‘Operation elections’: voting, nationhood and citizenship in late-colonial Africa

This blog accompanies the Historical Journal article Voting, Nationhood, and Citizenship in Late-Colonial Africa by Justin Willis, Gabrielle Lynch and Nic Cheeseman.…


Convict labour and penal transportations in the history of 19th and 20th centuries empires

In public memory, the history of convict labour, penal transportations and colonization is mostly associated with a number of historical stereotypes: The origins of modern Australia as a convict colony, or the notorious history of the Soviet Gulags; the forced labour camps in Nazi Germany, and the harsh, but also somewhat romanticized image of French penal colonies as pictured in the novel and film Papillon.…


Forgotten Geographies in Asian Studies

UC Irvine history professor Jeffrey Wasserstrom recently concluded his ten-year tenure as editor of the Journal of Asian Studies. One of the new practices that Wasserstrom introduced as editor was a “JAS-at-AAS” panel at the annual conference.


Special Forum: In Memory of the “Two Helmuts”: The Lives, Legacies, and Historical Impact of Helmut Schmidt and Helmut Kohl

This blog post is taken from the ‘Introduction by Andrew I. Port’ on a special forum that looks at the lives and legacies of Helmut Schmidt and Helmut Kohl.


Mutual Tolerance, Vivid Intellectual Intercourse, and Accountable Decision Making: The Mission of the Central European University

Part 3 from the introduction to the virtual special issue from Contemporary European History. We are accustomed to viewing 1989 as the end of state socialism.…


Common Beginnings with a Common Purpose: Contemporary European History and the Central European University

Part 2 from the introduction to the virtual special issue from Contemporary European History. In 1989 it seemed clear that glasnost in the Soviet Union had set in train unknown but certainly far-reaching changes in the Soviet Union and East Central Europe.…


Call For Africa Bibliography Introductory Papers

Articles of 5,000-8,000 words on topics relating to research, libraries, archives and publishing in and on Africa, and in African studies, are invited.…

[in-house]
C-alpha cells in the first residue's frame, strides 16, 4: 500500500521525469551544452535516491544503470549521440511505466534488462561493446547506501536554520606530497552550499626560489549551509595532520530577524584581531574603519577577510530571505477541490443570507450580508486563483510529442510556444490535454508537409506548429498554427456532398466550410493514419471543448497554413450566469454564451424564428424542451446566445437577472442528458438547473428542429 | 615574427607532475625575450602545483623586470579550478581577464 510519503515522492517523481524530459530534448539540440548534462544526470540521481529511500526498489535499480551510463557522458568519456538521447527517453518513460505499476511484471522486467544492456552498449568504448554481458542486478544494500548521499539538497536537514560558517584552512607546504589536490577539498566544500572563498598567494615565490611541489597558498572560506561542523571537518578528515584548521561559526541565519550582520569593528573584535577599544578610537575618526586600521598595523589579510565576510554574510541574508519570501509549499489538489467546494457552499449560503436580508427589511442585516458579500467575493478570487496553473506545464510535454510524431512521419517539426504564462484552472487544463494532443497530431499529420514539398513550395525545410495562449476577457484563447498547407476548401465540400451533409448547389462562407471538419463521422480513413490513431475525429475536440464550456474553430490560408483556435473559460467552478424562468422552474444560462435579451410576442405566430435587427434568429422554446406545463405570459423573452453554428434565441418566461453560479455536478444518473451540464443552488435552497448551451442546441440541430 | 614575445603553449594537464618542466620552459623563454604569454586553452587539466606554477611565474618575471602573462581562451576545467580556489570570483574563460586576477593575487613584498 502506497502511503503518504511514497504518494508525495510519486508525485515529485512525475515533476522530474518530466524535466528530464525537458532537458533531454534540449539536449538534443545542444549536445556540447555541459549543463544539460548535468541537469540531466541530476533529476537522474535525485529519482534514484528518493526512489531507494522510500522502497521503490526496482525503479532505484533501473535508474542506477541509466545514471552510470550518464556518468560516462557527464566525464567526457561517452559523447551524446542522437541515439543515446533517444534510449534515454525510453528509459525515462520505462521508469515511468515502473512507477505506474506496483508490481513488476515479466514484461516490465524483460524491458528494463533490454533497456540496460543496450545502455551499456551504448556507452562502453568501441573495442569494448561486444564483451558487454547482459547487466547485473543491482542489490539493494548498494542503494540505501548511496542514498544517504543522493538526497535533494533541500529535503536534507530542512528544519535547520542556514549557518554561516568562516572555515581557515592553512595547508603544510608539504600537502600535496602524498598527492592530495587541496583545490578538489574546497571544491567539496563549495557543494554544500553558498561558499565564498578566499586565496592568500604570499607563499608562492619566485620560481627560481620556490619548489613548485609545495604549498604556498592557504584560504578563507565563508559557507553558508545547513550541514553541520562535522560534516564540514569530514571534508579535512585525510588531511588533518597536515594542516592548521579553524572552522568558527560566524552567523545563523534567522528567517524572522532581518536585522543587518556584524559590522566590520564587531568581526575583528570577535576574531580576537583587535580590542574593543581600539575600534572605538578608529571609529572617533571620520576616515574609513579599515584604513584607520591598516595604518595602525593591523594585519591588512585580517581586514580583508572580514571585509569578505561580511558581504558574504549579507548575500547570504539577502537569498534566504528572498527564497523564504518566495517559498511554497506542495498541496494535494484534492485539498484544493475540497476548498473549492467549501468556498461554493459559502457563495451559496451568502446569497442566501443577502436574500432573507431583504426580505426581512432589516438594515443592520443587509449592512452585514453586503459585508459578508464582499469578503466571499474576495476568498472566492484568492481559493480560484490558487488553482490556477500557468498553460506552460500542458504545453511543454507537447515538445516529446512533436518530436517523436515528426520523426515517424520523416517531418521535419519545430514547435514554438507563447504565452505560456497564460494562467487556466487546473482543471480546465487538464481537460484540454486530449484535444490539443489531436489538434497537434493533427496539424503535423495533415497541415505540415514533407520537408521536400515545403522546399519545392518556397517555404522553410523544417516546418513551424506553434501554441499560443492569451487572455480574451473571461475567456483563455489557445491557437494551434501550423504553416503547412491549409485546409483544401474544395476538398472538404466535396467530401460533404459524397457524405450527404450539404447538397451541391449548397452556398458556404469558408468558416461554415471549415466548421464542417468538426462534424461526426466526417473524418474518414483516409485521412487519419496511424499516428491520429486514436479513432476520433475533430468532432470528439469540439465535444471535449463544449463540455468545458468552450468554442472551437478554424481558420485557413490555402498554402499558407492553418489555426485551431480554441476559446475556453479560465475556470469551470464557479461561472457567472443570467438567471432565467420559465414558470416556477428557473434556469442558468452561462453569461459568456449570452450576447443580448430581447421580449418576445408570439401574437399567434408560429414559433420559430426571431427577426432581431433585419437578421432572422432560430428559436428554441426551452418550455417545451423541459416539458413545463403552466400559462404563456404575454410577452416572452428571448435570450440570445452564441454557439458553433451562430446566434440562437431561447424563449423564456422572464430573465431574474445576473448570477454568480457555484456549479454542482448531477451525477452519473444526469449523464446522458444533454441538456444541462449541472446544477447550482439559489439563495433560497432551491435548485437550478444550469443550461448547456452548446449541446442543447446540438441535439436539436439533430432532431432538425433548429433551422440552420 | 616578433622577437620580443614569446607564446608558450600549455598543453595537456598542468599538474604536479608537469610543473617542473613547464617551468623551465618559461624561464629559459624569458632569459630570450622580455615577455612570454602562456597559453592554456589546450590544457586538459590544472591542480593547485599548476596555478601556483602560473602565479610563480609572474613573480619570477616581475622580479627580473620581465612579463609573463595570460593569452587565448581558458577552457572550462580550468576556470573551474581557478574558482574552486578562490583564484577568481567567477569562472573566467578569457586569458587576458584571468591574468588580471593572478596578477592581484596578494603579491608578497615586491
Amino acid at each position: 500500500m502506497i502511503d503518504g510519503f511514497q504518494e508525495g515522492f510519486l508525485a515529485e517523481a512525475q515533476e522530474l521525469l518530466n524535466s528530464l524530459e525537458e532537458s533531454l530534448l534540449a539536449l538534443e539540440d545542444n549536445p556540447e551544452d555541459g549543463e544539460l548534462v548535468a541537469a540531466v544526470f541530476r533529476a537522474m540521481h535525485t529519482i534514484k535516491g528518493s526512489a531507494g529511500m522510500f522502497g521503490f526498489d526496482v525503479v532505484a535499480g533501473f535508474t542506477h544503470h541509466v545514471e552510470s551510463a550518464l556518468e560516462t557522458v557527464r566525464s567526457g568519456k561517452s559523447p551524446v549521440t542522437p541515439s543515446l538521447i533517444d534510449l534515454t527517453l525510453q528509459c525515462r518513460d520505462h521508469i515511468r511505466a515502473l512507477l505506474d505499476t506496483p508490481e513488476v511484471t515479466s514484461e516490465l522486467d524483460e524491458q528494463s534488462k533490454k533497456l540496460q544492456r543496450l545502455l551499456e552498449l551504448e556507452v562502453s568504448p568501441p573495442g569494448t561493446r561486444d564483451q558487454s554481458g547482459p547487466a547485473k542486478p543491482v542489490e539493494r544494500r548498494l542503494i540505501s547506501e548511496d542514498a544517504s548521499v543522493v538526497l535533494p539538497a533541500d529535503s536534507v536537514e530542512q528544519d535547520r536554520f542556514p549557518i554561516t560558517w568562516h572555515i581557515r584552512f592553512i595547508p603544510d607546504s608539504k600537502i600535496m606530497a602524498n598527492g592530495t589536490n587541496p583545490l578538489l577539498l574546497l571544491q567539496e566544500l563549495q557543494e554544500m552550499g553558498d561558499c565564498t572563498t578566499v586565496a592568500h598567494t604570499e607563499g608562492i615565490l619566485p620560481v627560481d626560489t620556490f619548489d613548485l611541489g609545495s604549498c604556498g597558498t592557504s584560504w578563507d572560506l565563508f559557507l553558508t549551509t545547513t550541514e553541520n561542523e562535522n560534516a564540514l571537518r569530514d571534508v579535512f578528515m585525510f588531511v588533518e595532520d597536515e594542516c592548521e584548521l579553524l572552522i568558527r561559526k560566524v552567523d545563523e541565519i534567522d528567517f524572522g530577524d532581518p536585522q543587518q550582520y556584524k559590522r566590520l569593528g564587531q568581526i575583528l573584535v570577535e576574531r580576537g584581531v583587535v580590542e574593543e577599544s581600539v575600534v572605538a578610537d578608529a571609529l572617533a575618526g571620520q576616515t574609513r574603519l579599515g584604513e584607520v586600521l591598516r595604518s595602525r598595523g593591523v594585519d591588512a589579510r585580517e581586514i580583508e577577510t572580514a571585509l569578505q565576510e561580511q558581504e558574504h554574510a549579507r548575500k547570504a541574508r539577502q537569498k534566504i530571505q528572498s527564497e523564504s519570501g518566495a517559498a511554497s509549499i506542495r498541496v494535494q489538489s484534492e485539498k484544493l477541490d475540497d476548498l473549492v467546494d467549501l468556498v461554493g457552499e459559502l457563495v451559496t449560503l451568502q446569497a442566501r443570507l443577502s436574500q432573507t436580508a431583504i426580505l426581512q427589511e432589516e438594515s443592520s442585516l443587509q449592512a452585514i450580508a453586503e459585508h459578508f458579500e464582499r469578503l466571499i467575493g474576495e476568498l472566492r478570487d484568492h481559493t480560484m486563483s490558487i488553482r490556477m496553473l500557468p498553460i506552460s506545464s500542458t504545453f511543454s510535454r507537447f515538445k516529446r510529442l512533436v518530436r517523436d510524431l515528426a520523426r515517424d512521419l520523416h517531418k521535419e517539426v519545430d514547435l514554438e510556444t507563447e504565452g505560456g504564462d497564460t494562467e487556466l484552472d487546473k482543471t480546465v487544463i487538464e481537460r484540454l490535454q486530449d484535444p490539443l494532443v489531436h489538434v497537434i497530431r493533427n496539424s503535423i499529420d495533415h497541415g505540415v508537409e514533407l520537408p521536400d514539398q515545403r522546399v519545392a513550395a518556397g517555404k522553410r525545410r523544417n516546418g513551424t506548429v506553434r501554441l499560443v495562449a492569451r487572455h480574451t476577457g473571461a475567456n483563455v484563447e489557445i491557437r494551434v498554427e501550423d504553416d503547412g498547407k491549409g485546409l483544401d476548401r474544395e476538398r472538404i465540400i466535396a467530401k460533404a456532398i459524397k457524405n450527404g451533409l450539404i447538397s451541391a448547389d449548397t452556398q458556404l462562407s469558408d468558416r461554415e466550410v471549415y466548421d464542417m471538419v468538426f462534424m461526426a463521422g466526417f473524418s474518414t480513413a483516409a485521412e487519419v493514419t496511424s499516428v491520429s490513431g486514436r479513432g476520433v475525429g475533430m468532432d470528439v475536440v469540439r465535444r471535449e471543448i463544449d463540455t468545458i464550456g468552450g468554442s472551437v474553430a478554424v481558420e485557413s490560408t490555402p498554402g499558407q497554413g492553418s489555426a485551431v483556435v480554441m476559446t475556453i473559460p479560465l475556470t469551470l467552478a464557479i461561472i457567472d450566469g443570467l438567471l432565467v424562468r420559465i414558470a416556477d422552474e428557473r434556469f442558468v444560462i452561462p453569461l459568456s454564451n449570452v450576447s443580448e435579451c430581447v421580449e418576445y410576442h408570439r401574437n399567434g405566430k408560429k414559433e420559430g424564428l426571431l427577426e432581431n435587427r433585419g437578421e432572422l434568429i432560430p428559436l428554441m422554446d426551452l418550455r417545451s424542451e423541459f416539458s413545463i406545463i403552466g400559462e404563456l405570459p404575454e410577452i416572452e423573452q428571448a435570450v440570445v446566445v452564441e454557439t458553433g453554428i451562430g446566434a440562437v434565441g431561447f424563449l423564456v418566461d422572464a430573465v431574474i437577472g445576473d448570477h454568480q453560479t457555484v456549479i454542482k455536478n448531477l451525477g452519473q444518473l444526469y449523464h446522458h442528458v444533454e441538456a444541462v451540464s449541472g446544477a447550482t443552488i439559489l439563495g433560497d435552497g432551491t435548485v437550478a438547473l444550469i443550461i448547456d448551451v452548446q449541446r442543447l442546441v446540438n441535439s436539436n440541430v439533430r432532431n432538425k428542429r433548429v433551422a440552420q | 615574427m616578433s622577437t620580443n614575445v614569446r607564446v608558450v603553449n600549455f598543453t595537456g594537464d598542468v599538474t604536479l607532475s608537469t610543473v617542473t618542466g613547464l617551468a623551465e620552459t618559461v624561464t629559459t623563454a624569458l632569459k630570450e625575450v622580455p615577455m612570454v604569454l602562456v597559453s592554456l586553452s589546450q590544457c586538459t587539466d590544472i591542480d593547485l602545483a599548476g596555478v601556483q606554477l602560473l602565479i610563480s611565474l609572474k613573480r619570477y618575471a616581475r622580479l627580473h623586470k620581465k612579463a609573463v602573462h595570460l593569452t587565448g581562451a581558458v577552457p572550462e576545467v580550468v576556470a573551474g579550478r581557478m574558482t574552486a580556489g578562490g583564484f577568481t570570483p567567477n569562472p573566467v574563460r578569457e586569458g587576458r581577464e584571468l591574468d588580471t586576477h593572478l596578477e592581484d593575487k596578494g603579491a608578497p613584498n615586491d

Central European History and the Opening up of Europe

Introducing a new virtual special issue from Contemporary European History. Since its creation in 1992 the journal Contemporary European History has actively sought to bridge Cold War divides and to bring the histories of Eastern, Western, Northern and Southern Europe into the same frame of analysis.…


Central European History at Fifty (1968–2018): Special Commemorative Issue

This blog post is taken from the ‘Letter from the Editor’ to the special edition of Central European History published to celebrate the 50th Anniversary of the Journal.    This special issue celebrating CEH’s fiftieth anniversary is divided into three parts that, together, offer wide-ranging reflections on the past, present, and future of both the journal and the historiography of German-speaking Central Europe as a whole.…


Spotlight on the current issue (Volume 18-1) of the Journal of East Asian Studies

Imagine a Japan that was not allied with the United States in the postwar period. Would it have grown as fast as it did?…


Connecting Brazil’s historical labour relations to the international Global Labour History debate

Brazil, Latin America’s largest country in size and population, is known for its diversity in social and cultural matters. This also holds true for labour in both historical and current contexts.…


Wits University Press ebooks now available on Cambridge Core

In 2018, ebooks from Wits University Press will be exclusively available to institutions online via Cambridge Core.  We are excited that this new agreement, which launched on 1st May 2018, is the first partnership between Cambridge University Press and an African-based university press.…